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Legislative Assembly for the ACT: 1998 Week 11 Hansard (9 December) . . Page.. 3416 ..

MR HUMPHRIES (continuing):

There is a problem with the enforcement of laws which prevent the sale of alcohol to children under the age of 18. A succession of judgments by ACT courts have relied upon the provisions in the Liquor Act to suggest that a licensee has exercised due diligence in putting in place some scheme, in theory, to prevent the sale of liquor to a child under 18. A practice has developed around those provisions which effectively gives a licensee the capacity to argue a defence to a charge that they have sold to a child under 18. I think we go too far with those provisions. We have certainly reached the stage where a number of licensees, notwithstanding that they have not only knowingly sold liquor to under-18s but repeatedly sold liquor to under-18s on a number of occasions - - -

Mr Quinlan: Knowingly?

MR HUMPHRIES: Knowingly or not, they have made those sales. The Government believes that we should approach this issue on the basis that an absolute liability of sorts ought to rest on a retailer of liquor to ensure that systems are in place which not only are designed to prevent the sale of liquor to under-18s but actually result in the sale of liquor to under-18s not being possible. This is what this Bill Mr Osborne has brought forward does.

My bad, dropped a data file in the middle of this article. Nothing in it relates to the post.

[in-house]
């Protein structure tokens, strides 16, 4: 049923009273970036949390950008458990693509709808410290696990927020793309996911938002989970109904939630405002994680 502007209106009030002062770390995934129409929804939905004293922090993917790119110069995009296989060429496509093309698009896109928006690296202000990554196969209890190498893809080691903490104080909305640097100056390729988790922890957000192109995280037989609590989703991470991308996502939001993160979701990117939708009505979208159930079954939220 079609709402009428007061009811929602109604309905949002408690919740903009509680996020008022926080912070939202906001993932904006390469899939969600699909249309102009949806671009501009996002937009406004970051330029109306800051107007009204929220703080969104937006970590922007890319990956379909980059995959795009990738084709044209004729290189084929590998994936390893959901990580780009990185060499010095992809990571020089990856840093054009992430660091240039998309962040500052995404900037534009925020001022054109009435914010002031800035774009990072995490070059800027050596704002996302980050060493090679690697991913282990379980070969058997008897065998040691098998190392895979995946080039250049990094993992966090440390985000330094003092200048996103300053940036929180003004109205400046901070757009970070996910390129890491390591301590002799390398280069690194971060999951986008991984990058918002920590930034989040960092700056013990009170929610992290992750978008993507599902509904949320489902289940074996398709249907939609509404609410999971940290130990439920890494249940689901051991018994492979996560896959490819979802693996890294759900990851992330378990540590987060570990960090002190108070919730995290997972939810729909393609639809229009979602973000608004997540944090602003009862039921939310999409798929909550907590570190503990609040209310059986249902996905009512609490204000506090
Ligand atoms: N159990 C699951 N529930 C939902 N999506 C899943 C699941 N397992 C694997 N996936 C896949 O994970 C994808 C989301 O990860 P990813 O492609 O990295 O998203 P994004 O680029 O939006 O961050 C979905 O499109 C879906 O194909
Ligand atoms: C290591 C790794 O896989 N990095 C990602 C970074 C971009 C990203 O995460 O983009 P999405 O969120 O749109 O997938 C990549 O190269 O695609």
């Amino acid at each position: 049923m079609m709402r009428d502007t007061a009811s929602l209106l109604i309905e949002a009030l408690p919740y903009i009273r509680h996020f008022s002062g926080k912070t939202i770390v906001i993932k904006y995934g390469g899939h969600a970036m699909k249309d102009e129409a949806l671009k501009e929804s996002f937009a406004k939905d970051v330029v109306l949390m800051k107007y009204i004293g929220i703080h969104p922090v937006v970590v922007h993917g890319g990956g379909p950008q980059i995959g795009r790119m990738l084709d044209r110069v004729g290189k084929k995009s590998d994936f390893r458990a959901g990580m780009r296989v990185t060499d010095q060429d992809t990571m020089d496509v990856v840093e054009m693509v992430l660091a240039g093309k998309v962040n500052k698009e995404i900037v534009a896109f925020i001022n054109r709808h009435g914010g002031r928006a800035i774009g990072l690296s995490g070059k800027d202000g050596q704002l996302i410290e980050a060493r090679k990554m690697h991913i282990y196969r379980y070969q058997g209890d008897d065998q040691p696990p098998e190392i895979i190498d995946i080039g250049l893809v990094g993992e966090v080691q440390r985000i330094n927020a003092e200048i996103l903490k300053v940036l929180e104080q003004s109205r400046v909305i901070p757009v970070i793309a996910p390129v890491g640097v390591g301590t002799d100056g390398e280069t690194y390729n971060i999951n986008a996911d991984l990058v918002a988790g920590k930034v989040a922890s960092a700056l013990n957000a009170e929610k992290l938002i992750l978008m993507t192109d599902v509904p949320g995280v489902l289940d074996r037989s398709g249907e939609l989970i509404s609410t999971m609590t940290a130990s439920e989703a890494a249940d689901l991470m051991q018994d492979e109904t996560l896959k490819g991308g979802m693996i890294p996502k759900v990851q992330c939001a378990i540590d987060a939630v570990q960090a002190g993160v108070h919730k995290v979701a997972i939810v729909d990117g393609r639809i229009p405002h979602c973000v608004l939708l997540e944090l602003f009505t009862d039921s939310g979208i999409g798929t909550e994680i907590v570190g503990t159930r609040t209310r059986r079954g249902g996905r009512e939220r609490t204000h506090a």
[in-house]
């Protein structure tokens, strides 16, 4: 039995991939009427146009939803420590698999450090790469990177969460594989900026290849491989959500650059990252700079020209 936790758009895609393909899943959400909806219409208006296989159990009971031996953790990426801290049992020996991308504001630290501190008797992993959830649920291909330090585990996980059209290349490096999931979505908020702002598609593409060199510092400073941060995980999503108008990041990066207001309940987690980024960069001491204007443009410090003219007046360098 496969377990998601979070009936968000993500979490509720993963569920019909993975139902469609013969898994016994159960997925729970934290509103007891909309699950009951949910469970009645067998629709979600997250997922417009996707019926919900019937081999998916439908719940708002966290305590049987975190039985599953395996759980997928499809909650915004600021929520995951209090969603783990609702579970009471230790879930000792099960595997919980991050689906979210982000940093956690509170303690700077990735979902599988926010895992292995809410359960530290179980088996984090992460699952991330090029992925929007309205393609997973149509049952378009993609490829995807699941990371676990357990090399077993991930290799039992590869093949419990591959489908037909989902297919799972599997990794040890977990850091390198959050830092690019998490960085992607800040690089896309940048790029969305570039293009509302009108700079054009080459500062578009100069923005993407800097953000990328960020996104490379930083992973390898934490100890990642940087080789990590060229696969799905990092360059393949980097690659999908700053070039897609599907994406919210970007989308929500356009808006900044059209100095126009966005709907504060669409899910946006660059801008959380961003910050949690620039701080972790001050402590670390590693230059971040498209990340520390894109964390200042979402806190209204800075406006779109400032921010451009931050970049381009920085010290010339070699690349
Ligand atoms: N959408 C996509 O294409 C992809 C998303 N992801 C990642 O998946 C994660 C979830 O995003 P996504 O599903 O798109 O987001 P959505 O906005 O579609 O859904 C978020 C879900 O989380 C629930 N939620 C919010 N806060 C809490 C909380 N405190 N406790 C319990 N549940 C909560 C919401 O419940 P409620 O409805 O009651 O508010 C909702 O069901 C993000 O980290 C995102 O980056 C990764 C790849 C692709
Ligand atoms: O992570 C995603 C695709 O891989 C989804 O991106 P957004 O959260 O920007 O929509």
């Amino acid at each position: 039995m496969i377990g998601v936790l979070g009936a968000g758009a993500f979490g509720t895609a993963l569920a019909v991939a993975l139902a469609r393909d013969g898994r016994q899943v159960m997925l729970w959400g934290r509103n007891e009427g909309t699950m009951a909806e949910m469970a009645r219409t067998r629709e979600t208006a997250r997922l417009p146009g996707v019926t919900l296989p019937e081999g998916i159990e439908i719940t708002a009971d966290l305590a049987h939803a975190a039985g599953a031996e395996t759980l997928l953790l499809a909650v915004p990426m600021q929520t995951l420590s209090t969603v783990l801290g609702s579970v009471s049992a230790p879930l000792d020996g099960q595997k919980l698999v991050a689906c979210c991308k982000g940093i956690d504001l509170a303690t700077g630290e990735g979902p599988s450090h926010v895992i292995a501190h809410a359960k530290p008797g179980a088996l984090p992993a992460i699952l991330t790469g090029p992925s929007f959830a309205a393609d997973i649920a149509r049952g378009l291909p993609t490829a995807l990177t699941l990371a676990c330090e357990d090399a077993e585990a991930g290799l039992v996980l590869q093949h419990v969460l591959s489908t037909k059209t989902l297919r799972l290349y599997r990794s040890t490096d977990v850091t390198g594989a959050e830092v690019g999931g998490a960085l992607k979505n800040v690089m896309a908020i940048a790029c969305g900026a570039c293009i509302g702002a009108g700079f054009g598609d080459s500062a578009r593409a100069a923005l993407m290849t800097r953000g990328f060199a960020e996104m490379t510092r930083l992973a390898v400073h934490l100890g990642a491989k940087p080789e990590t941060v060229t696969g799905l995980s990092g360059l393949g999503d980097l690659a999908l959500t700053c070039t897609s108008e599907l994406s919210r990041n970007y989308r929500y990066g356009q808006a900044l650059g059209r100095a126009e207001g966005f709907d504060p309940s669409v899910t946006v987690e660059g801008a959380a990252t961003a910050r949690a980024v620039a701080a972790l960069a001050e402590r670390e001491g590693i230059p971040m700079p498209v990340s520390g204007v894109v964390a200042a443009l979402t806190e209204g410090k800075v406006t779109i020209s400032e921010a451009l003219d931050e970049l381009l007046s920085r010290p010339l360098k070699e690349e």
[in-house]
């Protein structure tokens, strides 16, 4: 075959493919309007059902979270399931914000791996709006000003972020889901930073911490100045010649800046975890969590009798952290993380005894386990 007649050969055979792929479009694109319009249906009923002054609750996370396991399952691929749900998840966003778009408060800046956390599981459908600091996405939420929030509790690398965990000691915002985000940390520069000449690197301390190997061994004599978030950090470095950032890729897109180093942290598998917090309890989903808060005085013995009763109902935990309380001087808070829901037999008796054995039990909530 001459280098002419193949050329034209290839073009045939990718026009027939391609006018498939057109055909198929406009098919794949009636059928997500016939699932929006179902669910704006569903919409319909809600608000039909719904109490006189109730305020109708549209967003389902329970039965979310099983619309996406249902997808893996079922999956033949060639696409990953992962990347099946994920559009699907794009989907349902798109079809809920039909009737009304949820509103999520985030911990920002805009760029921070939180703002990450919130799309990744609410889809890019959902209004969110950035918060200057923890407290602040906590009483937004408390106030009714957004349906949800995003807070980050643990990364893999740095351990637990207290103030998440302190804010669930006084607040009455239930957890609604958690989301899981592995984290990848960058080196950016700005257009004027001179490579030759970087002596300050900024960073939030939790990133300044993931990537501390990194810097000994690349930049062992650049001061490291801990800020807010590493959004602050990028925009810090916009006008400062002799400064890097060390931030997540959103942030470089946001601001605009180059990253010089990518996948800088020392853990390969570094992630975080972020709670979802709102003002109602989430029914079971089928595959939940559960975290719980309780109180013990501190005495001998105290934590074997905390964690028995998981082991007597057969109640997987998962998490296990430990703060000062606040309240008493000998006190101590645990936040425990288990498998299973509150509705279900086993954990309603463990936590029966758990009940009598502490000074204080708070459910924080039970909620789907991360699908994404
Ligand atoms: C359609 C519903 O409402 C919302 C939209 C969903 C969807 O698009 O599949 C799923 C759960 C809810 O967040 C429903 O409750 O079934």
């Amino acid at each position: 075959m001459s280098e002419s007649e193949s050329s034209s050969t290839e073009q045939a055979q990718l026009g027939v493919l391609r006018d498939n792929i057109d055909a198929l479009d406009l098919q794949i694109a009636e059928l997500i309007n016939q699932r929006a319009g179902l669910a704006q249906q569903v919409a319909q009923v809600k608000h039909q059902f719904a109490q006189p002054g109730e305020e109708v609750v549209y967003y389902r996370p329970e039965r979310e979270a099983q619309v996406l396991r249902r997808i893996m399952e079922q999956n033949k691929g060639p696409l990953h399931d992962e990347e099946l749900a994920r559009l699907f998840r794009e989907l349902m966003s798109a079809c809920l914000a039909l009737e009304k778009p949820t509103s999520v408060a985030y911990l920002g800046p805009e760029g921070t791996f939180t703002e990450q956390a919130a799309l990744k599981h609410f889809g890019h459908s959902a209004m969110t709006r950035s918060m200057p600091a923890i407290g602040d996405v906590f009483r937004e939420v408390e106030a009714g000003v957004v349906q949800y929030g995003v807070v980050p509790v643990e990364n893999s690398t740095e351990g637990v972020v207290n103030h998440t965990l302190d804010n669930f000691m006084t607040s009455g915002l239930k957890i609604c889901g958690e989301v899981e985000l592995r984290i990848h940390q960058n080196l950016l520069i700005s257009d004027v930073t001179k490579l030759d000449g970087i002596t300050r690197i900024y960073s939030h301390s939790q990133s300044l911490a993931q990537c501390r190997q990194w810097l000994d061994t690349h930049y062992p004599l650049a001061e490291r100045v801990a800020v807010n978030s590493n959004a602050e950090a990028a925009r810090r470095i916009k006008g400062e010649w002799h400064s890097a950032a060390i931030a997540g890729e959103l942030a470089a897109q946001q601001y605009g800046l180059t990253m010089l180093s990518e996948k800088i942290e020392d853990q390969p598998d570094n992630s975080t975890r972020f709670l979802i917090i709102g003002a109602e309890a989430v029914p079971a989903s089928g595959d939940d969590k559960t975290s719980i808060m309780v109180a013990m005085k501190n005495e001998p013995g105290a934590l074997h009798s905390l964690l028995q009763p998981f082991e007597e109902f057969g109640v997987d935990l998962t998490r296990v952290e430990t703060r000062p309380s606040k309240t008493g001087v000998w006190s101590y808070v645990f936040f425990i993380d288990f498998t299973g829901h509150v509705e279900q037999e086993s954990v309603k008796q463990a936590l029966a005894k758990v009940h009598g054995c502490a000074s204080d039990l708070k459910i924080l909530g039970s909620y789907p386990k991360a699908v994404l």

These are serious steps that we take. We certainly make it more difficult for a licensee to avoid a conviction. I think that is the message the Territory would like to be sending to such licensees - that they ought to put in place mechanisms to ensure that a person who is acting in their employ does not sell to an under-18 and that if their measures fail to be effective they have to wear the consequences of that failure. It is a high bar to set, I concede, but it is an appropriately high bar, given the important question at stake here, the question of ensuring that children are not able to purchase liquor from ACT retail outlets.

I want to quote at length from a decision brought down earlier this year by the then president of the Administrative Appeals Tribunal, Professor Lindsay Curtis. He and his tribunal had considered a number of such decisions over a period of time and, I think it is fair to say, reached the view that we had got to the stage where too low a standard was being imposed on retailers in the ACT. I quote from the last page of his judgment:

... the licensee escapes penalty notwithstanding that there was error on the part of the manager trusted with the day to day operation of the store. The same result was reached in the Woolworths' case. There must, I think, be a real question whether this is a satisfactory outcome from the point of view of administration of the Liquor Act. The judgements of the House of Lords in Tesco Supermarkets v Nattrass make it clear that the policy considerations behind the decision in that case concerned the perceived unfairness of making a company criminally liable for the actions of an employee. It may be doubted, however, whether this accords with the reality of practical management. Those who are entrusted with the day to day management of the operations of a business are those who,

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